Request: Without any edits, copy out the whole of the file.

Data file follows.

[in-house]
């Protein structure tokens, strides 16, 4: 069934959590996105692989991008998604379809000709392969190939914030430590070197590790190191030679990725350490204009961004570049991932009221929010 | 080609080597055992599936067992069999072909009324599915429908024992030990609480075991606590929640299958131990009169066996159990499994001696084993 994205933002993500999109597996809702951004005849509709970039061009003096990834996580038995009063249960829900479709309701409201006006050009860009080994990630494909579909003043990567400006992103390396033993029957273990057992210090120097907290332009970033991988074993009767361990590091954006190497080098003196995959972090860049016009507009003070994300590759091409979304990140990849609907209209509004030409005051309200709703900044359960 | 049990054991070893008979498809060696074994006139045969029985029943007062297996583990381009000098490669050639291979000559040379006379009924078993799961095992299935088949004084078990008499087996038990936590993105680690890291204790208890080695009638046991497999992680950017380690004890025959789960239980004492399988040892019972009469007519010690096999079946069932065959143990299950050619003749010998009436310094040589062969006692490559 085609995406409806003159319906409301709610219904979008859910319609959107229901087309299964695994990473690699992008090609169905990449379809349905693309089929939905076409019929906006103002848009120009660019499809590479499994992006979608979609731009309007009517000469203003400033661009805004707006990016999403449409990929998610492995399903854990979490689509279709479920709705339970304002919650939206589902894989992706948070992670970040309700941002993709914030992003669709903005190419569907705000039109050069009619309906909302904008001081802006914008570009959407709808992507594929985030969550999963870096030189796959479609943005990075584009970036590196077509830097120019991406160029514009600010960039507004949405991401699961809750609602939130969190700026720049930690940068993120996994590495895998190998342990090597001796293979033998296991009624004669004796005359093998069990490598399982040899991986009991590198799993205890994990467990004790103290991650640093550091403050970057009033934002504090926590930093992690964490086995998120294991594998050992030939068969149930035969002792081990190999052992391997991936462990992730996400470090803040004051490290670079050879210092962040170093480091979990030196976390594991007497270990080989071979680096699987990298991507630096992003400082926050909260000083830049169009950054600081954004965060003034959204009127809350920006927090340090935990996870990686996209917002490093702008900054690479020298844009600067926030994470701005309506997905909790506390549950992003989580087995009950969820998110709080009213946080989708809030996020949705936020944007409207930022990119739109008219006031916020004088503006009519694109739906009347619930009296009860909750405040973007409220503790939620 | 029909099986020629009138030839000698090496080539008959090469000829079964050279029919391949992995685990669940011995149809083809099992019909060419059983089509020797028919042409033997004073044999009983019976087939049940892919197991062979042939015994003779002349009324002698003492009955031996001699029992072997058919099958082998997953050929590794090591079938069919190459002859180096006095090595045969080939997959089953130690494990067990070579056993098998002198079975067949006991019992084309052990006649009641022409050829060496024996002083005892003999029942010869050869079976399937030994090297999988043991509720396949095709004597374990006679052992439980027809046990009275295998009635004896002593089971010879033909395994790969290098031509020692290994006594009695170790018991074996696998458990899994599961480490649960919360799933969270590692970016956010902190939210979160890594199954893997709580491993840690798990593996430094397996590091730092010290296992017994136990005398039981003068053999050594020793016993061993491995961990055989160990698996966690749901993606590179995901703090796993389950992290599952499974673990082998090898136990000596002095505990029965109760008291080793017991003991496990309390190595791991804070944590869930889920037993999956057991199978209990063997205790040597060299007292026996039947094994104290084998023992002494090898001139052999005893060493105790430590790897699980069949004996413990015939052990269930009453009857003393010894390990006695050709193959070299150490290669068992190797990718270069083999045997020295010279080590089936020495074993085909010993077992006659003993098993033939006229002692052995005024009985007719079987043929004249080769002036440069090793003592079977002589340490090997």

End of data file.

[in-house]
């Protein structure tokens, strides 16, 4: 069934959590996105692989991008998604379809000709392969190939914030430590070197590790190191030679990725350490204009961004570049991932009221929010 | 080609080597055992599936067992069999072909009324599915429908024992030990609480075991606590929640299958131990009169066996159990499994001696084993 994205933002993500999109597996809702951004005849509709970039061009003096990834996580038995009063249960829900479709309701409201006006050009860009080994990630494909579909003043990567400006992103390396033993029957273990057992210090120097907290332009970033991988074993009767361990590091954006190497080098003196995959972090860049016009507009003070994300590759091409979304990140990849609907209209509004030409005051309200709703900044359960 | 049990054991070893008979498809060696074994006139045969029985029943007062297996583990381009000098490669050639291979000559040379006379009924078993799961095992299935088949004084078990008499087996038990936590993105680690890291204790208890080695009638046991497999992680950017380690004890025959789960239980004492399988040892019972009469007519010690096999079946069932065959143990299950050619003749010998009436310094040589062969006692490559 085609995406409806003159319906409301709610219904979008859910319609959107229901087309299964695994990473690699992008090609169905990449379809349905693309089929939905076409019929906006103002848009120009660019499809590479499994992006979608979609731009309007009517000469203003400033661009805004707006990016999403449409990929998610492995399903854990979490689509279709479920709705339970304002919650939206589902894989992706948070992670970040309700941002993709914030992003669709903005190419569907705000039109050069009619309906909302904008001081802006914008570009959407709808992507594929985030969550999963870096030189796959479609943005990075584009970036590196077509830097120019991406160029514009600010960039507004949405991401699961809750609602939130969190700026720049930690940068993120996994590495895998190998342990090597001796293979033998296991009624004669004796005359093998069990490598399982040899991986009991590198799993205890994990467990004790103290991650640093550091403050970057009033934002504090926590930093992690964490086995998120294991594998050992030939068969149930035969002792081990190999052992391997991936462990992730996400470090803040004051490290670079050879210092962040170093480091979990030196976390594991007497270990080989071979680096699987990298991507630096992003400082926050909260000083830049169009950054600081954004965060003034959204009127809350920006927090340090935990996870990686996209917002490093702008900054690479020298844009600067926030994470701005309506997905909790506390549950992003989580087995009950969820998110709080009213946080989708809030996020949705936020944007409207930022990119739109008219006031916020004088503006009519694109739906009347619930009296009860909750405040973007409220503790939620 | 029909099986020629009138030839000698090496080539008959090469000829079964050279029919391949992995685990669940011995149809083809099992019909060419059983089509020797028919042409033997004073044999009983019976087939049940892919197991062979042939015994003779002349009324002698003492009955031996001699029992072997058919099958082998997953050929590794090591079938069919190459002859180096006095090595045969080939997959089953130690494990067990070579056993098998002198079975067949006991019992084309052990006649009641022409050829060496024996002083005892003999029942010869050869079976399937030994090297999988043991509720396949095709004597374990006679052992439980027809046990009275295998009635004896002593089971010879033909395994790969290098031509020692290994006594009695170790018991074996696998458990899994599961480490649960919360799933969270590692970016956010902190939210979160890594199954893997709580491993840690798990593996430094397996590091730092010290296992017994136990005398039981003068053999050594020793016993061993491995961990055989160990698996966690749901993606590179995901703090796993389950992290599952499974673990082998090898136990000596002095505990029965109760008291080793017991003991496990309390190595791991804070944590869930889920037993999956057991199978209990063997205790040597060299007292026996039947094994104290084998023992002494090898001139052999005893060493105790430590790897699980069949004996413990015939052990269930009453009857003393010894390990006695050709193959070299150490290669068992190797990718270069083999045997020295010279080590089936020495074993085909010993077992006659003993098993033939006229002692052995005024009985007719079987043929004249080769002036440069090793003592079977002589340490090997």